In the Northern Hemisphere, pancake ice may become more common as the decline in inter-annual sea ice cover frees up larger expanses of water and allows it to swell. Pancake ice isn’t exclusive to the oceans though – it can also form on rivers when temperatures are close to freezing point – enough to form ice crystals, but not so low that the whole river freezes over.

By Sara Mynott, EGU Communications Officer

References:

Linder, C. A.: Sea Ice Glossary. Woods Hole Oceanographic Institution, 2003 (accessed November 2013)

Wadhams, P.: How Does Arctic Sea Ice Form and Decay? NOAA, 2003 (accessed November 2013)

Wilkinson, J. P., DeCarolis, G. Ehlert, I et al.: Ice Tank Experiments Highlight Changes in Sea Ice Types, EOS Transactions, American Geophysical Union, 90, 81-82, 2009

The EGU’s open access geoscience image repository has a new and improved home at http://imaggeo.egu.eu! We’ve redesigned the website to give the database a more modern, image-based layout and have implemented a fully responsive page design. This means the new website adapts to the visitor’s screen size and looks good whether you’re using a smartphone, tablet or laptop.

Photos uploaded to Imaggeo are licensed under Creative Commons, meaning they can be used by scientists, the public, and even the press, provided the original author is credited. Further, you can now choose how you would like to licence your work. Users can also connect to Imaggeo through their social media accounts too! Find out more about the relaunch on the EGU website. 

Imaggeo on Mondays: Carving polar canyons

23 Dec

This week Ian Joughin, a research scientist from the Polar Science Center at the University of Washington, takes us on the polar express to put glacial processes into perspective and find out what makes a moulin…

“Water filled canyon” by Ian Joughin, distributed by the EGU under a Creative Commons licence.

“Water filled canyon” by Ian Joughin, distributed by the EGU under a Creative Commons licence.

This canyon formed when a melt lake on the surface of the Greenland Ice Sheet overflowed and created a stream that extended out toward a crevasse field. This outflow stream filled a crevasse, causing it to fracture under the pressure of the liquid, creating a hydrofracture that ran through the full thickness of the ice sheet. This fracture created a conduit to the base of the ice sheet, known as a moulin, through which the surface water drained to the bed.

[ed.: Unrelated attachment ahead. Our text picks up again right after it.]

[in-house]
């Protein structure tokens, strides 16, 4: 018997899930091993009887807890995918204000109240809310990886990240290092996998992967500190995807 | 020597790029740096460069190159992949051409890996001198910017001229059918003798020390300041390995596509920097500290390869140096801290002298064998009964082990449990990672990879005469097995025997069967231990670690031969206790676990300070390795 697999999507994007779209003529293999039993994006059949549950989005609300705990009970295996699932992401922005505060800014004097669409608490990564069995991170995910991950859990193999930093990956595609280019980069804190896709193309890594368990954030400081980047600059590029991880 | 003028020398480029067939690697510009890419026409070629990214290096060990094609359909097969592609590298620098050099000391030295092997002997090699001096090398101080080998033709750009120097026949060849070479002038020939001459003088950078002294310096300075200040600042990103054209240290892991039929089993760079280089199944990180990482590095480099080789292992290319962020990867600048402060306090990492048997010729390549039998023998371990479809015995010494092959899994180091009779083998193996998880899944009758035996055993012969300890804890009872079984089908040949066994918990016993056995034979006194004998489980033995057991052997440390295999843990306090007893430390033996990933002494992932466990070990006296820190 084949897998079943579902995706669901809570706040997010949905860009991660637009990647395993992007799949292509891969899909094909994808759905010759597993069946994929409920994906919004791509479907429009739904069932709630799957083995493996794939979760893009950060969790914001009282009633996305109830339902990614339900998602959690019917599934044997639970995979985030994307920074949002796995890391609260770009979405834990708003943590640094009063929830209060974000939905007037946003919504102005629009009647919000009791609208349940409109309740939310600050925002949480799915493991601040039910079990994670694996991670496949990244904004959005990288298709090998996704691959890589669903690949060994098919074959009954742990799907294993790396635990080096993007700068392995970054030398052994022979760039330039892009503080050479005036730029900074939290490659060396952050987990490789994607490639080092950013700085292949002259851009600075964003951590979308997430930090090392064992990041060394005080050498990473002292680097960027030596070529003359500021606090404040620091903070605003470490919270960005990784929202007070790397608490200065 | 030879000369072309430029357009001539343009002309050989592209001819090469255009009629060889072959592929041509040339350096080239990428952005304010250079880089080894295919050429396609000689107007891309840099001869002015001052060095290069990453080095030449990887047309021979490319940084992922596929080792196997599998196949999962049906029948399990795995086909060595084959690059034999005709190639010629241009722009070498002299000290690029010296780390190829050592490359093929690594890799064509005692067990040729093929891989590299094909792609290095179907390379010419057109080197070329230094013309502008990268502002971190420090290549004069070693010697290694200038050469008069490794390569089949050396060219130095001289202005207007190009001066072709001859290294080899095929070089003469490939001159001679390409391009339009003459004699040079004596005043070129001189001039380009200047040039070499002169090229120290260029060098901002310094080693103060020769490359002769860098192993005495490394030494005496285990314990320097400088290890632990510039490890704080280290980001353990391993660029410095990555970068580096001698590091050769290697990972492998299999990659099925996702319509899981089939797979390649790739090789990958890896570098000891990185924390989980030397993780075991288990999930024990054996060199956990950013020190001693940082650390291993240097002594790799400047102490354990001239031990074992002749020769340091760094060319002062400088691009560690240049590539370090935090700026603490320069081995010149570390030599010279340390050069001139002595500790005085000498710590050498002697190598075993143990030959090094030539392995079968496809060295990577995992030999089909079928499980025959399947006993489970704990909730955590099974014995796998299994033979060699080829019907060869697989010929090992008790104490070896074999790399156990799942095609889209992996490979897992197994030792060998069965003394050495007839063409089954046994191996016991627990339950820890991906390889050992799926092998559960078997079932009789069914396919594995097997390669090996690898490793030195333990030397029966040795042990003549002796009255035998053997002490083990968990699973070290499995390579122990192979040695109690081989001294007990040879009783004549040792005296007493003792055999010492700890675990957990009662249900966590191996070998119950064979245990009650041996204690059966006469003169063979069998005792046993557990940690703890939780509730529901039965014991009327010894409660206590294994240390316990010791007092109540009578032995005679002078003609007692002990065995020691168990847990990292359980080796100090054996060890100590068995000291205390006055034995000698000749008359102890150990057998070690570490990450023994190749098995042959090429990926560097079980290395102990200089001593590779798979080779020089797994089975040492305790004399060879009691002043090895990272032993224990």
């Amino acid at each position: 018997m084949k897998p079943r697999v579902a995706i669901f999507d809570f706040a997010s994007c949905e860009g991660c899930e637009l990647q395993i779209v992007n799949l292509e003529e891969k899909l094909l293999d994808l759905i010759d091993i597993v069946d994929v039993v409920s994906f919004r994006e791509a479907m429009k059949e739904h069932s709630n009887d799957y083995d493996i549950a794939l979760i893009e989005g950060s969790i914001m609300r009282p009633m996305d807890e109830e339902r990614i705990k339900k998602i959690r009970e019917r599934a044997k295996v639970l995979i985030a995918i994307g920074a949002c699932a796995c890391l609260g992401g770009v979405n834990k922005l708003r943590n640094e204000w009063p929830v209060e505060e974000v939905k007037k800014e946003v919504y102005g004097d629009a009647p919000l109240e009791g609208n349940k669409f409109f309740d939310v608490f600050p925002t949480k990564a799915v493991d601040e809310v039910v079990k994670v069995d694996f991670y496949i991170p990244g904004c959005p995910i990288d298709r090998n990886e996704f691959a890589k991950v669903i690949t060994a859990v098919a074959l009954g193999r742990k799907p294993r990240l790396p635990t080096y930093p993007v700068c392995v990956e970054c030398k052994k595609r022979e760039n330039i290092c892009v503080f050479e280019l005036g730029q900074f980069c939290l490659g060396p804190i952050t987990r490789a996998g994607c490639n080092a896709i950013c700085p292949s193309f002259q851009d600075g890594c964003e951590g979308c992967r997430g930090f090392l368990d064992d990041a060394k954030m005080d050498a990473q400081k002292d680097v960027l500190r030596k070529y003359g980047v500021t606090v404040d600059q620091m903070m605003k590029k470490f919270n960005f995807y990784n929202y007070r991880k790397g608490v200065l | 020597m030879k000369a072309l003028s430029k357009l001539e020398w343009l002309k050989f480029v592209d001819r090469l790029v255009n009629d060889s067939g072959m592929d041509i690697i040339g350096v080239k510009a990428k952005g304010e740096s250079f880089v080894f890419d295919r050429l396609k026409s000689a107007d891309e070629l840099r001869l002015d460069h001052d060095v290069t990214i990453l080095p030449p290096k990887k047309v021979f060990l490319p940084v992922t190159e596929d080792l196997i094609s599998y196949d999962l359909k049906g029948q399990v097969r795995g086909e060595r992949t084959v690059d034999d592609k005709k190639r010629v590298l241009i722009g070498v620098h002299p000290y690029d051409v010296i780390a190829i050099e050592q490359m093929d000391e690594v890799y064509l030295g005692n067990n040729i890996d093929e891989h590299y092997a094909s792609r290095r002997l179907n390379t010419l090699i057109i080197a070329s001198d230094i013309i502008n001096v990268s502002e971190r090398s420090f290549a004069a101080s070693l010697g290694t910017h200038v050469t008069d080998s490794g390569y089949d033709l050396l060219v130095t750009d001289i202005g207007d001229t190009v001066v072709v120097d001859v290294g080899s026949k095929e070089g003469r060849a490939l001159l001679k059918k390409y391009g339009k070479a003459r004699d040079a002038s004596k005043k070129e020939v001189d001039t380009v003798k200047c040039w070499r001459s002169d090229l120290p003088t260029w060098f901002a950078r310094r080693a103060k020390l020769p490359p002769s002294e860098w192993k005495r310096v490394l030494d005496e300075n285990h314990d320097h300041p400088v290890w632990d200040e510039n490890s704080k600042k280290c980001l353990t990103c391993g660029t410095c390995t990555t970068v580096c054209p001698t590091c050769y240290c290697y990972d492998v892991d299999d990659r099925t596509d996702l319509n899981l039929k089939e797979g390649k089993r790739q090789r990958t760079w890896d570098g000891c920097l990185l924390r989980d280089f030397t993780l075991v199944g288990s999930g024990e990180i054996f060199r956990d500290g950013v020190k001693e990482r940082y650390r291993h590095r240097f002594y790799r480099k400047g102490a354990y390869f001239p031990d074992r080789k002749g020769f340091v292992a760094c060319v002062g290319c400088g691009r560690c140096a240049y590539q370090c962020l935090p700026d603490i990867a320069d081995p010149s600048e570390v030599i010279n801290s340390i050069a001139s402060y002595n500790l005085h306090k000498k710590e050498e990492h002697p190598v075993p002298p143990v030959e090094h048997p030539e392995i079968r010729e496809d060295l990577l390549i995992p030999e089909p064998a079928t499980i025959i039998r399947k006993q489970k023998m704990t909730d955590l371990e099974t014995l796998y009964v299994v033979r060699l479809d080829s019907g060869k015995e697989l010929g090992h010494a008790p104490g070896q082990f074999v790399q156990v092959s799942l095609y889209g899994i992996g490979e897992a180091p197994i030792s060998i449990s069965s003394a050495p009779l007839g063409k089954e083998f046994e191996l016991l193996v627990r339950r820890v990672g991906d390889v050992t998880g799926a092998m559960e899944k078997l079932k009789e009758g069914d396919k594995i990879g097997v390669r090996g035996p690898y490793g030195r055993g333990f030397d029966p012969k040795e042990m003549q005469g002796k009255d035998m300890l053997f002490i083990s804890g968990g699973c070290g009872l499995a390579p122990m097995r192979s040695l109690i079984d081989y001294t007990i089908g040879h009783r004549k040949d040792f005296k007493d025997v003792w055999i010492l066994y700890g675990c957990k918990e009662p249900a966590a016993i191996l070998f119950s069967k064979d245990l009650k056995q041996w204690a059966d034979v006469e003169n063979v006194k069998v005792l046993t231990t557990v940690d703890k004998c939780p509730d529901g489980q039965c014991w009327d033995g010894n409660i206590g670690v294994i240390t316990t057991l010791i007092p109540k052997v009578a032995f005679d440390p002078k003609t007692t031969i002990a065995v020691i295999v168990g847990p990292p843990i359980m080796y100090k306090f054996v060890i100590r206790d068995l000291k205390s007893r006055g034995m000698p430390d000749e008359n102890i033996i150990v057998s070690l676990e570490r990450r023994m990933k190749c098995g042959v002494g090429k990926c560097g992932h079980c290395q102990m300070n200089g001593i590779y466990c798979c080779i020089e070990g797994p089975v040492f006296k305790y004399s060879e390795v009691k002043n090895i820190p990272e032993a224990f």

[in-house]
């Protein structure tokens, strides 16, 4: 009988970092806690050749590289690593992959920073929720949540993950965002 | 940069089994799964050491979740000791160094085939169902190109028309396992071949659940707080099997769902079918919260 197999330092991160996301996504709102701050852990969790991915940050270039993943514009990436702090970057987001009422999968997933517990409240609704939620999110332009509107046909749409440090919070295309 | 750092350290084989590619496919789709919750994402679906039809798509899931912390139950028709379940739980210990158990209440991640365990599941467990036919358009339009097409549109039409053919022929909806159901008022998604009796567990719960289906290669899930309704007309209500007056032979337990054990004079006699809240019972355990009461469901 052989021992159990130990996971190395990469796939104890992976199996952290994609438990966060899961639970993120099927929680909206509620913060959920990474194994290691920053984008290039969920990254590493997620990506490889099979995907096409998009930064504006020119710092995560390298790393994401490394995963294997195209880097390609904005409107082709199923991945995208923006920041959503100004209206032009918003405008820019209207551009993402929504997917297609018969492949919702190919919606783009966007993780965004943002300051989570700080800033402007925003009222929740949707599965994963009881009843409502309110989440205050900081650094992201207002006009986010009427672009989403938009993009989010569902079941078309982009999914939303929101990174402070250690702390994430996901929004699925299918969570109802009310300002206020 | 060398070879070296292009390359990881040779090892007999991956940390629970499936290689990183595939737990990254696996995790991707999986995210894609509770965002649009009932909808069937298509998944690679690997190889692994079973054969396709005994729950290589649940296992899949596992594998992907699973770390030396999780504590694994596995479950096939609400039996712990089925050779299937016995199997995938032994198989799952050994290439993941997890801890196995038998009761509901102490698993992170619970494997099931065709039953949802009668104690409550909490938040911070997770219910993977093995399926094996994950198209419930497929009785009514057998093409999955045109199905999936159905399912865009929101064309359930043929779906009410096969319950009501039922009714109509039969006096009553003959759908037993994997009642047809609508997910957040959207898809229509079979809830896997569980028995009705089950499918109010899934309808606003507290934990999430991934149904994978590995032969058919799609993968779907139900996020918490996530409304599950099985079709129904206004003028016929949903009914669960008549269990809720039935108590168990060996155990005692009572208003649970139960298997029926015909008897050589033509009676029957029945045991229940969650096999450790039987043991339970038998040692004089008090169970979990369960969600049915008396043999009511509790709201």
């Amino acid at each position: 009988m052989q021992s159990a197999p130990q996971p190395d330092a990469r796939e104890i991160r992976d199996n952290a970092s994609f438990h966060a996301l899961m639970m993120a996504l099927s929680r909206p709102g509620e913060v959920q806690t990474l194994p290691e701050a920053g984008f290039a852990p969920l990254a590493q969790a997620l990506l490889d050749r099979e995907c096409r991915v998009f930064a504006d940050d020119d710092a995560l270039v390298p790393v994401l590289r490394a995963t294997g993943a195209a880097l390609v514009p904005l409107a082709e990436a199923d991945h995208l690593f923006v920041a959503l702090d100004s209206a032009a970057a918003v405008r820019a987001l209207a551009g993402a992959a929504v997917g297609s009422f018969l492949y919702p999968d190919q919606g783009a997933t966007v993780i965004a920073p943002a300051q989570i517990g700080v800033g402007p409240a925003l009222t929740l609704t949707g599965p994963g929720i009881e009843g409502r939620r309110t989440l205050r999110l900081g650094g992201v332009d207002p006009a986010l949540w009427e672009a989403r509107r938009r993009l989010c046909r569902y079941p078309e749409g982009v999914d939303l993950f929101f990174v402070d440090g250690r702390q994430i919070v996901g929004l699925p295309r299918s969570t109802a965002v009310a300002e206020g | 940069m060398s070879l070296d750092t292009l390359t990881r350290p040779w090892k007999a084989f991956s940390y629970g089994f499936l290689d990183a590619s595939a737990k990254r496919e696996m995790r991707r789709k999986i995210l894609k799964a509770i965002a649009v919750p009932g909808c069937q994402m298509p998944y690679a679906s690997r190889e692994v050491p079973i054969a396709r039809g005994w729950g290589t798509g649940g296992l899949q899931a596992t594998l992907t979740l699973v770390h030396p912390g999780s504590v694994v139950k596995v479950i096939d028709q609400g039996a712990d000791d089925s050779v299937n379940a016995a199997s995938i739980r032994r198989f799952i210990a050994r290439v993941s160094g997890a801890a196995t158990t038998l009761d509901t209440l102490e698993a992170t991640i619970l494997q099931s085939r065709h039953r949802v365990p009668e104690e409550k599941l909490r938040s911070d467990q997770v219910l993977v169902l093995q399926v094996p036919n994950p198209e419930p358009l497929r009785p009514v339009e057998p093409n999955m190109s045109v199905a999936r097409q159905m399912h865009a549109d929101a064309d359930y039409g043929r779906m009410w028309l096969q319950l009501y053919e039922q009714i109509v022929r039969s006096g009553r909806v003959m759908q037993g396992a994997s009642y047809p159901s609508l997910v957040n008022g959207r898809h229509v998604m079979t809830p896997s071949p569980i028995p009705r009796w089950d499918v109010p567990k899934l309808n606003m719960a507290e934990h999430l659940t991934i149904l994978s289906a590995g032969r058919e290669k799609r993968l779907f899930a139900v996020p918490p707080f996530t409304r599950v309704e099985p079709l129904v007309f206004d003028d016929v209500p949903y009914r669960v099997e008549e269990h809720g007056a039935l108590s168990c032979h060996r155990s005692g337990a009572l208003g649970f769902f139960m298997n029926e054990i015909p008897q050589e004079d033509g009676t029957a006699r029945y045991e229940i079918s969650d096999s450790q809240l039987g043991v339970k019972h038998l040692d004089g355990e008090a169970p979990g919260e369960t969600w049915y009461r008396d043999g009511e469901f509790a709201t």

Surface water entering a moulin on Athabasca Glacier (a much smaller Moulin than the one what would have drained the Greenland lake). (Credit: Wikimedia Commons user China Crisis)

Surface water entering a moulin on Athabasca Glacier. (Credit: Wikimedia Commons user China Crisis)

Over the course of several years, the turbulent overflow stream melted the ice down to create this canyon. By the time this photo was taken, snow had dammed canyon near the lake outlet, meaning it no longer actively drained the lake.

Most of the water in the photo is from melt at the sides of the canyon. The ice is flowing at approximately 100 m/yr, slowly moving the stream outlet toward higher ground so it is unlikely that the lake will overflow at this location again. And instead, we have found a new canyon forming in a lower part of the lake basin.

By Ian Joughin, University of Washington

The EGU’s open access geoscience image repository has a new and improved home at http://imaggeo.egu.eu! We’ve redesigned the website to give the database a more modern, image-based layout and have implemented a fully responsive page design. This means the new website adapts to the visitor’s screen size and looks good whether you’re using a smartphone, tablet or laptop.

Photos uploaded to Imaggeo are licensed under Creative Commons, meaning they can be used by scientists, the public, and even the press, provided the original author is credited. Further, you can now choose how you would like to licence your work. Users can also connect to Imaggeo through their social media accounts too! Find out more about the relaunch on the EGU website. 

Follow

Get every new post on this blog delivered to your Inbox.

Join other followers: